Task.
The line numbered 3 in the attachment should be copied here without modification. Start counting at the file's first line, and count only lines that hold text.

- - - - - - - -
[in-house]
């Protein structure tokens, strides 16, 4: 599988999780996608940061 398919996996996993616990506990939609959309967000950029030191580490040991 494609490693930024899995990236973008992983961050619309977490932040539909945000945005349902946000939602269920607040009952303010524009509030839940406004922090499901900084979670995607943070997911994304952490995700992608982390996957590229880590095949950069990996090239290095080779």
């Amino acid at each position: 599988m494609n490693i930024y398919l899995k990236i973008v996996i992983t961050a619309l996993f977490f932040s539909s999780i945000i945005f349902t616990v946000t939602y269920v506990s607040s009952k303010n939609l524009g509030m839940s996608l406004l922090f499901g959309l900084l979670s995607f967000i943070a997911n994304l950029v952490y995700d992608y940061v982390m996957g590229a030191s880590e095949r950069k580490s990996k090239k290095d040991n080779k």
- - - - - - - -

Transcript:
């Amino acid at each position: 599988m494609n490693i930024y398919l899995k990236i973008v996996i992983t961050a619309l996993f977490f932040s539909s999780i945000i945005f349902t616990v946000t939602y269920v506990s607040s009952k303010n939609l524009g509030m839940s996608l406004l922090f499901g959309l900084l979670s995607f967000i943070a997911n994304l950029v952490y995700d992608y940061v982390m996957g590229a030191s880590e095949r950069k580490s990996k090239k290095d040991n080779k």